Few could have predicted that Houston would experience such success after an offseason marked by a major roster overhaul, but the Rockets have been and may continue to be a surprising team in the competitive Western Conference.
But which specific statistics make this run most surprising?
All stats accurate as of March 19, 2013.
While the Rockets have long been known as an aggressive offensive team, few would have expected them to be quite this deadly prior to the Harden trade.
Houston currently ranks second in the league in points per game (just a shade behind Oklahoma City), a substantial improvement over last season when they ranked at a respectable ninth. The Rockets have attained this offensive dominance through a deadly mixture of the transition game, three-point shooting and effective pick-and-roll offense. The presence of the league’s fifth leading scorer certainly hasn’t hurt either.
In short, we expected Houston’s offense to be good; just not this good.
While it no longer seems surprising to see James Harden drop 30-plus points on a regular basis, it wasn’t too long ago that Harden was viewed as a borderline star at best and still a player better suited to a bench role.
Well, suffice it to say that Harden has put those questions to rest with his dominant play in his fourth season. The Bearded One is currently averaging 26.3 points per game while also facilitating at an excellent clip.
It seemed like a guarantee that Harden would break out once given the reigns to his own NBA offense. However, he has exceeded any and all expectations in doing so, lifting his scoring average by nearly ten points per game while joining the league’s elite class.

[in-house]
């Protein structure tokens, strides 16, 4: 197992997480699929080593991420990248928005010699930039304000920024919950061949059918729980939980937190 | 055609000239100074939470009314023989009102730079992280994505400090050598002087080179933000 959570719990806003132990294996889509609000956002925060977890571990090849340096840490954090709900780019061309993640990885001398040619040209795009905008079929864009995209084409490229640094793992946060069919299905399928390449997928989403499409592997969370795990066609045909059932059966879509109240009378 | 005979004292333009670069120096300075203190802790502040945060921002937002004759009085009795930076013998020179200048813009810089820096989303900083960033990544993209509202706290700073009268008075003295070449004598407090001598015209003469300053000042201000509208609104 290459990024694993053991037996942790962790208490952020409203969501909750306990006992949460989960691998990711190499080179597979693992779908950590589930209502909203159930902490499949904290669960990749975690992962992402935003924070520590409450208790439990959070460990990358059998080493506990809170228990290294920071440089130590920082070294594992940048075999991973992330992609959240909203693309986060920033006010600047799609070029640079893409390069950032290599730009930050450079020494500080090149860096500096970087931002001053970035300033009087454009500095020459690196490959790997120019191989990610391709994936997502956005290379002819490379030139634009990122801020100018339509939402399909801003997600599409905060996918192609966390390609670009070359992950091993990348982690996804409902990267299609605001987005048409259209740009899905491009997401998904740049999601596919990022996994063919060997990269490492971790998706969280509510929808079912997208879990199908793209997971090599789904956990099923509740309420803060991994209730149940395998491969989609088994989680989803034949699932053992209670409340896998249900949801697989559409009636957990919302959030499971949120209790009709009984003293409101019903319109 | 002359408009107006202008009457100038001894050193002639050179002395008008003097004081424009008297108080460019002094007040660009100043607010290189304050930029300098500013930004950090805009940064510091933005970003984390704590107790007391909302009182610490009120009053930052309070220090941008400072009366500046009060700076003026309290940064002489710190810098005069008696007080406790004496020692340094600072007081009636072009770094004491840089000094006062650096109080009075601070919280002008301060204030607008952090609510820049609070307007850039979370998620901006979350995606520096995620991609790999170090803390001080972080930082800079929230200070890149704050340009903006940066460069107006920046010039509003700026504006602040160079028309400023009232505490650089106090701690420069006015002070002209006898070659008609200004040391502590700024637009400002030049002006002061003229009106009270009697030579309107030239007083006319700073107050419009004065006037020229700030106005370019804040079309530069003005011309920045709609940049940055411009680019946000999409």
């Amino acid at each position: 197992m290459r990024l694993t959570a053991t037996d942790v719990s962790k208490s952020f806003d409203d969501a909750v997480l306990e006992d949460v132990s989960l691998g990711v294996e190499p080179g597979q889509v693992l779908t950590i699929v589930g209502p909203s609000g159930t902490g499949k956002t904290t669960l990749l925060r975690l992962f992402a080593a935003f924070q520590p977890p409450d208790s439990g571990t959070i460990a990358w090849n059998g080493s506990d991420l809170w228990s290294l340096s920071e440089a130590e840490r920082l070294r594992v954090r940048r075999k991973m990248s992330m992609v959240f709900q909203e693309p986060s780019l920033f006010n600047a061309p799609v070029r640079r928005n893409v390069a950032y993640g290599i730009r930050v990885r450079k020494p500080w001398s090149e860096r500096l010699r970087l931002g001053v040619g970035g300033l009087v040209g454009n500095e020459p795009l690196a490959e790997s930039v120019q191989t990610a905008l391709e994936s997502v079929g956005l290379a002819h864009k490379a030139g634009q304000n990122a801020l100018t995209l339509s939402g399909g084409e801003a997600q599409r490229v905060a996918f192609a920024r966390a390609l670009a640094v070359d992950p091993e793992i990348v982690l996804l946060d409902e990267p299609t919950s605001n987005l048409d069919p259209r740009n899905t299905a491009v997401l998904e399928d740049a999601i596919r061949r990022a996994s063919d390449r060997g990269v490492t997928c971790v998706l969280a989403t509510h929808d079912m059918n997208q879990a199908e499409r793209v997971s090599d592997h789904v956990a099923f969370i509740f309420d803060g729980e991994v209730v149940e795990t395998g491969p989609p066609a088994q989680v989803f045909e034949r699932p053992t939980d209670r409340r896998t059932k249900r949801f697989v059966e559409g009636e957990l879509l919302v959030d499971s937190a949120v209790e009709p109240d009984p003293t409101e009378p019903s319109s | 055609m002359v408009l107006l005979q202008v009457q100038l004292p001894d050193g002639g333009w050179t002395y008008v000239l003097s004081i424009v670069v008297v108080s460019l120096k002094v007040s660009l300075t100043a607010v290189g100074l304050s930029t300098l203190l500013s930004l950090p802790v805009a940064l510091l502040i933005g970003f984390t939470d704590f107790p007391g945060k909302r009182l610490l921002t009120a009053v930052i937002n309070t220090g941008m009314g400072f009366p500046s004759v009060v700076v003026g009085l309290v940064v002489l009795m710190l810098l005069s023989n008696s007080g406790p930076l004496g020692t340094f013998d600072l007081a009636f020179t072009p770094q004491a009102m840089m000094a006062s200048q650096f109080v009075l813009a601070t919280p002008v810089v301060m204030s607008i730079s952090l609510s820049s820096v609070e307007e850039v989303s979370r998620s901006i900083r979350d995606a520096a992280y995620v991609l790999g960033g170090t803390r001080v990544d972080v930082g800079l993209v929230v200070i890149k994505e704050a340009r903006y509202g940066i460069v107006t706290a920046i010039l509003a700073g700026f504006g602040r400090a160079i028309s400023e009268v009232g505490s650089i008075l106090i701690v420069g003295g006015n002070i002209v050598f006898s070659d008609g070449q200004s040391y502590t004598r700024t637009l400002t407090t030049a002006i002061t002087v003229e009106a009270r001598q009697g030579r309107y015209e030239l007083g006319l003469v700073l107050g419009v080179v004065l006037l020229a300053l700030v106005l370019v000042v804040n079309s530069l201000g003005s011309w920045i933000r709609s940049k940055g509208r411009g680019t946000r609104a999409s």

Much as it’s surprising for Houston’s offense to be so good, it’s equally surprising for its defense to be so bad. The Rockets give up the second highest points of any team in the league, behind only the Charlotte Bobcats.
While Houston was never expected to emerge as an elite defensive team, it’s shocking to see a playoff contender perform so terribly on the defensive end. The Rockets’ defensive struggles are especially surprising considering the arrival of Omer Asik, who was expected to act as a defensive anchor for Houston and provide a major boost to the defense.
But while Asik has done his part, he has been one of very few players to do so and, as a result, has been unable to single-handedly keep the Rockets afloat as a defensive unit. Kevin McHale is lucky his squad is so adept in the scoring department; otherwise, there is no way a team could remain competitive with such paltry defense.
Through his incredible streak with the New York Knicks last season, Jeremy Lin quickly achieved iconic status and an uncontrollable reputation.
As a result, it seemed inevitable that the Harvard alumnus would face enormous expectations entering this season.
Unfortunately, Lin hasn’t quite lived up to those expectations with the Rockets. Though he has distributed the rock effectively and stepped up his game when facing elite opponents, the scoring ability that earned Linsanity his nickname has only sporadically been on display this season.
While it would have been highly unrealistic to expect Lin to maintain the 20.9 scoring average he posted in February last season, scoring numbers in the upper teens wouldn’t have seemed so far fetched early in the year. Instead, Lin’s highly inconsistent scoring has been a story throughout the year and often a source of frustration for Rockets fans.
While some of Lin’s struggles could be attributed to James Harden’s ball dominance, that alone cannot be the reason for such inconsistency from Houston’s supposed secondary star.
There’s a good reason for Houston’s fearsome scoring ability, and it goes beyond James Harden’s presence.
The Rockets as a whole are deadly from outside the arc and unafraid to fire up a three in almost any situation.
The Rockets lead the league in three-point attempts per game, with only the New York Knicks anywhere close to that number and the rest of the league trailing far behind.
While there is certainly danger in falling in love with the three-ball, Houston has had no reason to regret doing so. The Rockets connect on a solid 37 percent of those outside attempts, and in doing so are able to open up the paint for perimeter players like Harden, Lin and Parsons to attack.